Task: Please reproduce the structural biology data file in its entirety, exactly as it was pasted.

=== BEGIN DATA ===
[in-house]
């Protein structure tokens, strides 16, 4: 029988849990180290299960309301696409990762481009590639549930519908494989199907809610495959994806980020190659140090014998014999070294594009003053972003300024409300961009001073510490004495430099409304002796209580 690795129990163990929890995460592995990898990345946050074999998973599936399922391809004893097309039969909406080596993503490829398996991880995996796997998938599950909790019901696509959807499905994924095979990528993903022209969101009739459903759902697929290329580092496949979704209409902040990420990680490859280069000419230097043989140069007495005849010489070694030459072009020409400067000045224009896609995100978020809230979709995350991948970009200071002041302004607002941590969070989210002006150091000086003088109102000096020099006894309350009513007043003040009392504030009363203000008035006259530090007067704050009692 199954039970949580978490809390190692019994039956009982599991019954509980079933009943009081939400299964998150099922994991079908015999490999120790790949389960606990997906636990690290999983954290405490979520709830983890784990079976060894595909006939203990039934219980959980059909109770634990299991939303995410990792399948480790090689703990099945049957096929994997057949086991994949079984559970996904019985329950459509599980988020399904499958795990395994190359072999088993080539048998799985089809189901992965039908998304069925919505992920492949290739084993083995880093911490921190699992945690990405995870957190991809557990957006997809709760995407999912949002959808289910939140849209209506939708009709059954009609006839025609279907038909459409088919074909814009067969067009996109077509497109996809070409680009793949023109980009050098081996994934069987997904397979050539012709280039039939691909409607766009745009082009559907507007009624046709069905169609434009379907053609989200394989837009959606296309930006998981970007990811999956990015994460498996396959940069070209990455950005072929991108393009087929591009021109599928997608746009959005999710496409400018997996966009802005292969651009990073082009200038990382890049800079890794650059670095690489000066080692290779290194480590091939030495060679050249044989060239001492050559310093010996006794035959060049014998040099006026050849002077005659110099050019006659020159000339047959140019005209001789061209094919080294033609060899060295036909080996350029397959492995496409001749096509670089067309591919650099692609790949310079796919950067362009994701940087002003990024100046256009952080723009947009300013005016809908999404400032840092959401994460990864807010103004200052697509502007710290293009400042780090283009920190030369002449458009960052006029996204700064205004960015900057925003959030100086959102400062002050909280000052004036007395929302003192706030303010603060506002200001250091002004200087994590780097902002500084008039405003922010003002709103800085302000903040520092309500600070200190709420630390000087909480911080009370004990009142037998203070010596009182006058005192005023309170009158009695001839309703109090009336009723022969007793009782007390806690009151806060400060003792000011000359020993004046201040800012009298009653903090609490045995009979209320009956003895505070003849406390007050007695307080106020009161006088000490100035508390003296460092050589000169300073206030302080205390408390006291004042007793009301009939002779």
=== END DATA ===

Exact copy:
[in-house]
């Protein structure tokens, strides 16, 4: 029988849990180290299960309301696409990762481009590639549930519908494989199907809610495959994806980020190659140090014998014999070294594009003053972003300024409300961009001073510490004495430099409304002796209580 690795129990163990929890995460592995990898990345946050074999998973599936399922391809004893097309039969909406080596993503490829398996991880995996796997998938599950909790019901696509959807499905994924095979990528993903022209969101009739459903759902697929290329580092496949979704209409902040990420990680490859280069000419230097043989140069007495005849010489070694030459072009020409400067000045224009896609995100978020809230979709995350991948970009200071002041302004607002941590969070989210002006150091000086003088109102000096020099006894309350009513007043003040009392504030009363203000008035006259530090007067704050009692 199954039970949580978490809390190692019994039956009982599991019954509980079933009943009081939400299964998150099922994991079908015999490999120790790949389960606990997906636990690290999983954290405490979520709830983890784990079976060894595909006939203990039934219980959980059909109770634990299991939303995410990792399948480790090689703990099945049957096929994997057949086991994949079984559970996904019985329950459509599980988020399904499958795990395994190359072999088993080539048998799985089809189901992965039908998304069925919505992920492949290739084993083995880093911490921190699992945690990405995870957190991809557990957006997809709760995407999912949002959808289910939140849209209506939708009709059954009609006839025609279907038909459409088919074909814009067969067009996109077509497109996809070409680009793949023109980009050098081996994934069987997904397979050539012709280039039939691909409607766009745009082009559907507007009624046709069905169609434009379907053609989200394989837009959606296309930006998981970007990811999956990015994460498996396959940069070209990455950005072929991108393009087929591009021109599928997608746009959005999710496409400018997996966009802005292969651009990073082009200038990382890049800079890794650059670095690489000066080692290779290194480590091939030495060679050249044989060239001492050559310093010996006794035959060049014998040099006026050849002077005659110099050019006659020159000339047959140019005209001789061209094919080294033609060899060295036909080996350029397959492995496409001749096509670089067309591919650099692609790949310079796919950067362009994701940087002003990024100046256009952080723009947009300013005016809908999404400032840092959401994460990864807010103004200052697509502007710290293009400042780090283009920190030369002449458009960052006029996204700064205004960015900057925003959030100086959102400062002050909280000052004036007395929302003192706030303010603060506002200001250091002004200087994590780097902002500084008039405003922010003002709103800085302000903040520092309500600070200190709420630390000087909480911080009370004990009142037998203070010596009182006058005192005023309170009158009695001839309703109090009336009723022969007793009782007390806690009151806060400060003792000011000359020993004046201040800012009298009653903090609490045995009979209320009956003895505070003849406390007050007695307080106020009161006088000490100035508390003296460092050589000169300073206030302080205390408390006291004042007793009301009939002779």